This summer Nas is traveling the world performing his debut album, Illmatic, in full. The crowds coming out to see him — in Texas, Germany and California — are turning up because the 20-year-old record is an acknowledged classic.
In the early '90s hip-hop was just beginning its takeover of popular music. It was landing on the charts, but more often than not, the songs there were novelties (see: MC Hammer, Vanilla Ice).
For the people who took hip-hop seriously, and especially the fans in rap's hometown of New York City, this was a problem.
Originally published on Wed April 30, 2014 2:04 pm
If you've witnessed a headlining performance from pianists Toshiko Akiyoshi or Hiromi, visited a "jazu kissa" cafe where records are spun and coffee poured, or read nearly any work by author Haruki Murakami, then you probably have a sense that Japan has taken well to jazz music.
The son of a small town farming community, Cody Diekhoff logged plenty of highway and stage time under the name Chicago Farmer before settling in the city in 2003. Profoundly inspired by fellow mid-westerner John Prine, he’s a working-class folk musician to his core. His small town roots, tilled with city streets mentality, are turning heads North and South of I-80.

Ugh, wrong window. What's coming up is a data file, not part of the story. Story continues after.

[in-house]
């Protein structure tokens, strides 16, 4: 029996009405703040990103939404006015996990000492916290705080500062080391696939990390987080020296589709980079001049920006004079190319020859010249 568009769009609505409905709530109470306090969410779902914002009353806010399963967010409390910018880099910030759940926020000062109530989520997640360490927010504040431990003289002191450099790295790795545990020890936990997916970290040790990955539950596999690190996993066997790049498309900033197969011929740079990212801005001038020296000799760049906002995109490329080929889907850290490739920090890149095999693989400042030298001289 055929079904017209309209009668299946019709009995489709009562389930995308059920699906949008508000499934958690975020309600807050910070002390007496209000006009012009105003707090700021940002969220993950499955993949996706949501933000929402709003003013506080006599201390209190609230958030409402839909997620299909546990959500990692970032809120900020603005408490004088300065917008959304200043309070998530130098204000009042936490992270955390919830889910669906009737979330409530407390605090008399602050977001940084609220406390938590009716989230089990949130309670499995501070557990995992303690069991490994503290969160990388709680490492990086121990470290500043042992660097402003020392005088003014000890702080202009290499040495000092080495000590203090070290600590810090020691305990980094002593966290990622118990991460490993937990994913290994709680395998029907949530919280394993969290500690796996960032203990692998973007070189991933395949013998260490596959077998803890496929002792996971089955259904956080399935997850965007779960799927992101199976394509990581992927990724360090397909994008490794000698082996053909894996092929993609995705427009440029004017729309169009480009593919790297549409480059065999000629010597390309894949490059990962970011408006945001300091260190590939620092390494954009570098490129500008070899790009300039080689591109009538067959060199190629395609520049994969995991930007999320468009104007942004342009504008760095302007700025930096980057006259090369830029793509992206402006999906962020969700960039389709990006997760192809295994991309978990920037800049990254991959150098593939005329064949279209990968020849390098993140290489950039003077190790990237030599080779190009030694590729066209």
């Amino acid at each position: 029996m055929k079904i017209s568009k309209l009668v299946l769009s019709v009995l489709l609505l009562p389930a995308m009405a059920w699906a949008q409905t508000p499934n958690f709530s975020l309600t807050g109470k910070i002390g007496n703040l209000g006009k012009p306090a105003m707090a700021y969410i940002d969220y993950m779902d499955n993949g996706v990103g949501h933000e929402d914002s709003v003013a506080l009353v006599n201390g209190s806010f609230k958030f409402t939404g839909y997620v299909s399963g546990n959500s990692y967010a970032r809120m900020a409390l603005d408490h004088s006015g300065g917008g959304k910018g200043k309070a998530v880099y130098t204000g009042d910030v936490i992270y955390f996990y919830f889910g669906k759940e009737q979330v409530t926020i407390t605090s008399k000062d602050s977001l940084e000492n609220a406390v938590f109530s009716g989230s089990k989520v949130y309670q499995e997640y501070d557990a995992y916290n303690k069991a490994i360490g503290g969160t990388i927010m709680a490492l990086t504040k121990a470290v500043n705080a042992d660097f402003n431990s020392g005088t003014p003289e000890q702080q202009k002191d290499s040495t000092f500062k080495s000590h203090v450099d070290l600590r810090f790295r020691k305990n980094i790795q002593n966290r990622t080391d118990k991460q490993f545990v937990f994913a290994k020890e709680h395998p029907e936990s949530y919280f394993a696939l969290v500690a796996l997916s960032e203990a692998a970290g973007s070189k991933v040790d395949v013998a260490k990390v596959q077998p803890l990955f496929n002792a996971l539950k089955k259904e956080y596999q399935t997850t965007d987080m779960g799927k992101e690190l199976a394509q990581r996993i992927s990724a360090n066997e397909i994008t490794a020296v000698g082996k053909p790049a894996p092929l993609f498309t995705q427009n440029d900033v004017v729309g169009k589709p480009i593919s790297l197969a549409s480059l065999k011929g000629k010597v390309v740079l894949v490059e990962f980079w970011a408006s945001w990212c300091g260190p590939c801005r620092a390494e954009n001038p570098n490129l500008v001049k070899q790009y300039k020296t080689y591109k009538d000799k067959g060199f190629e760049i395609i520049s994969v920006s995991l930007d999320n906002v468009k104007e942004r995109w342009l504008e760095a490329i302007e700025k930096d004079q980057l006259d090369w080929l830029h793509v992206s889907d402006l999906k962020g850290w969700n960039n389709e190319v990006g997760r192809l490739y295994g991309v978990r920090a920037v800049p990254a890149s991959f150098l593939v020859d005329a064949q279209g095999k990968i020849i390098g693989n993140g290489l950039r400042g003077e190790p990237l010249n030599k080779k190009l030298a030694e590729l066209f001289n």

Seating is no longer available for Monday’s Studio 89, but you can tune in Monday night at 7pm to listen live.
Ever since a video of Future Islands' thrilling performance on The Late Show With DavidLetterman went viral in March, the band has become one of the year's most exciting live acts, largely for the memorable and inimitable dance moves of frontman Samuel Herring. Herring's unaffected fashion style, sensible haircut and no-nonsense manners have led some to call him a "normcore" singer — an exceedingly normal artist.
Amanda Sudano and Abner Ramirez met in Nashville, started writing songs together and fell in love — maybe in that order. It may sound like a wedding announcement in the newspaper, but it's how Johnnyswim got started.